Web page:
A few years ago now, together with the rest of Australia, I watched in a sort of horrified fascination the rise and fall of Mark Latham. Wasn’t that something? This guy was certainly different – on the plus side you could say he had a real freshness and spontaneity – on the minus side he was unpredictable, a loose cannon – certainly Latham was a charismatic politician, and Labour’s election campaign was always going to depend on whether we saw him as a liability or an asset. But what struck me at the time as most remarkable is that it was the media itself that first built up the idea of Latham as a breath of fresh air – then closer to the election it was the media that brought him down. Could it be that – the closer he got to Canberra – the things we liked about him at first started to make us nervous. Latham as unpredictable Opposition Leader was OK – Latham as potential PM made us collectively feel a bit nervous.
This is exactly what we get this morning, when we start at the end of the driveway waving palm branches around and the mood is buoyant – following this Jesus character we can do anything! – and we follow him into Jerusalem because that is where all Opposition Leaders head for – and we call him the Son of David which means we think he is the longed-for Messiah who’s going to kick out the Romans – but notice how when we get into Jerusalem the mood changes and now when someone asks ‘who’s that you’re all following’ we say ‘oh, just some prophet from Nazareth’. Not so much of the ‘Son of David’ stuff now under the shadow of the Roman fortress. The crowd picks Jesus up and sweeps him into Jerusalem because they see him as a political saviour – then they draw back nervously because more likely he’s going to turn out to be a political liability. A week later the crowd are going to be howling for his death – maybe even the same crowd, certainly another crowd just like it.
Of course, my analogy has got its limits. A major difference between Jesus and Biff Latham is that – for all that we see a crowd who change their minds about Jesus overnight - the gospels don’t for a moment show us a Jesus coming unstuck because of a propaganda campaign gone wrong – instead we see a Jesus who from the start of his ministry until the end is in control of his destiny. So why the change in mood? Why today’s ugly scene? Why does Jesus crash and burn?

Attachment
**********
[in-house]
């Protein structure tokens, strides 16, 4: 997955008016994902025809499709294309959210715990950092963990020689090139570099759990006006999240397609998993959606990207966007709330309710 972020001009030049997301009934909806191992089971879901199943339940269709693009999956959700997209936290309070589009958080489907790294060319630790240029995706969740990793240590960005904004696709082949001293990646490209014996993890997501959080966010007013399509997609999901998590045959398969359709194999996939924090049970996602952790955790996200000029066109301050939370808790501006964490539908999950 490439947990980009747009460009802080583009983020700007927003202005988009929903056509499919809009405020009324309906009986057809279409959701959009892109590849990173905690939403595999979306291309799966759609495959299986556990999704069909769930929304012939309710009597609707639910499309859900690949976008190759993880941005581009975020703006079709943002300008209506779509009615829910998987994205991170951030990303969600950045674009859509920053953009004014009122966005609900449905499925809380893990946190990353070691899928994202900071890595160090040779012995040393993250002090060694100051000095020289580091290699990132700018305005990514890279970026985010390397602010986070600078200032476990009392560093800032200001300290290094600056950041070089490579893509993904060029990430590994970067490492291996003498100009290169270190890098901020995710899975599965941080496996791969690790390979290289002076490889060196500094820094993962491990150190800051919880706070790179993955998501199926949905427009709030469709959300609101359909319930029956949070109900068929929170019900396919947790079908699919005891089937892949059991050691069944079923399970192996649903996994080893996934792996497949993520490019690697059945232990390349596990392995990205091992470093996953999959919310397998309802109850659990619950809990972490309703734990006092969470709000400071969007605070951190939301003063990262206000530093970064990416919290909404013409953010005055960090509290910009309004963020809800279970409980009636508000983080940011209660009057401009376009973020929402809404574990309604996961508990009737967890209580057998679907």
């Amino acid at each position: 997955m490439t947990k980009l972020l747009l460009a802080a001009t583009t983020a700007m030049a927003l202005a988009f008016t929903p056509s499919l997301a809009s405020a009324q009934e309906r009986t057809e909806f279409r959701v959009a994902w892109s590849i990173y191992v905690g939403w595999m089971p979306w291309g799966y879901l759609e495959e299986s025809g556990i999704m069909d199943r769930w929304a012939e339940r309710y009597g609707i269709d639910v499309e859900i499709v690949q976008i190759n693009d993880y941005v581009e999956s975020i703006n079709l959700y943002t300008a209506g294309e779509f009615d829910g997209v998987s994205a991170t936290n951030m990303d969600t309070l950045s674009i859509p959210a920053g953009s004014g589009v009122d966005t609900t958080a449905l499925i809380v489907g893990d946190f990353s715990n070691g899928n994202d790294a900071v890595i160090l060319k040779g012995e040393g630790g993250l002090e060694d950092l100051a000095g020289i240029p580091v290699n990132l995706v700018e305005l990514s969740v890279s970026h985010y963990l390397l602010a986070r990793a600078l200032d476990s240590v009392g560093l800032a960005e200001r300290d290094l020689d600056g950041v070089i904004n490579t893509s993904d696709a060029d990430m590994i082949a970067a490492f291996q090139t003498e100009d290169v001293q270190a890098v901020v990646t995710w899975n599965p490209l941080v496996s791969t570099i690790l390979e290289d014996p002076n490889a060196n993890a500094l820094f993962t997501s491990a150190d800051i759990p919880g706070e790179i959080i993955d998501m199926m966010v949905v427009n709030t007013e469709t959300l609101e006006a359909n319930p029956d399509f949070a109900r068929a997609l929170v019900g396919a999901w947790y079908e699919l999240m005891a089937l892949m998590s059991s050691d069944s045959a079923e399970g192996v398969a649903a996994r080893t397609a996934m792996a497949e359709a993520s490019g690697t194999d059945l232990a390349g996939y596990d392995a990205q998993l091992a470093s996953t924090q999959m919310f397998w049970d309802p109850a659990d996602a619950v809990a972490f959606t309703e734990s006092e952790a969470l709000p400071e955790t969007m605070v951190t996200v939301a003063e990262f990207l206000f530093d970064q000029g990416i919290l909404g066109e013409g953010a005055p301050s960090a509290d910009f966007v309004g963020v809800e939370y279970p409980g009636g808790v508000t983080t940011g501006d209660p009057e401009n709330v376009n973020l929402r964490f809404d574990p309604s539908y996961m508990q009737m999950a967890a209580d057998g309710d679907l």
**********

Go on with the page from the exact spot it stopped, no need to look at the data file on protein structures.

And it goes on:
We can’t pretend we don’t know how this story ends of course – in the resurrection – we can’t take the agonising journey from here to the cross without knowing what lies on the other side. But we’re not there yet. If as Christians we want to experience the exuberance of Easter morning – if we want to light the new fire next Sunday as the sun comes up and know that this is our Lord who once and for all has defeated death, then we need to watch with Jesus in Gethsemane and share at full strength the horror of the ordeal that’s ahead; and we need to stand at the foot of the cross with his mother on Good Friday. Only the Jesus who suffers as human beings suffer can teach us what it means to be human. That’s why the celebration of Easter doesn’t just take place on Easter Day – that’s why Maundy Thursday, Good Friday and Easter Day are together called the Triduum, or the Great Three Days of our faith. Only if we watch faithfully with Jesus this week can we rise with him next Sunday. But we’re not there yet.
Back in the 12th century St Anselm came up with a plausible explanation not only for why Jesus had to die, but for why Jesus’ death puts us right with God. St Anselm’s typically medieval idea was that human sinfulness so affronted God’s honour that somebody would have to pay the price – but at the same time there was a dilemma because God’s mercy also requires forgiveness – and the only way out for God is to provide the victim himself – St Anselm’s idea of Jesus paying the price for God’s forgiveness of our sins became so popular that for many Christians it’s become – well, gospel. Unfortunately, St Anslem’s theory makes Jesus life almost irrelevant – because in this view of things it’s his death that makes us acceptable to God. The other problem is, that believing in a God who dishes up this sort of punishment leads to a hierarchical and authoritarian view of the world. It doesn’t leave much room for grace. And Jesus as the perfectly obedient son who becomes the divine victim becomes the unfortunate model for structures of abuse and neurotic guilt.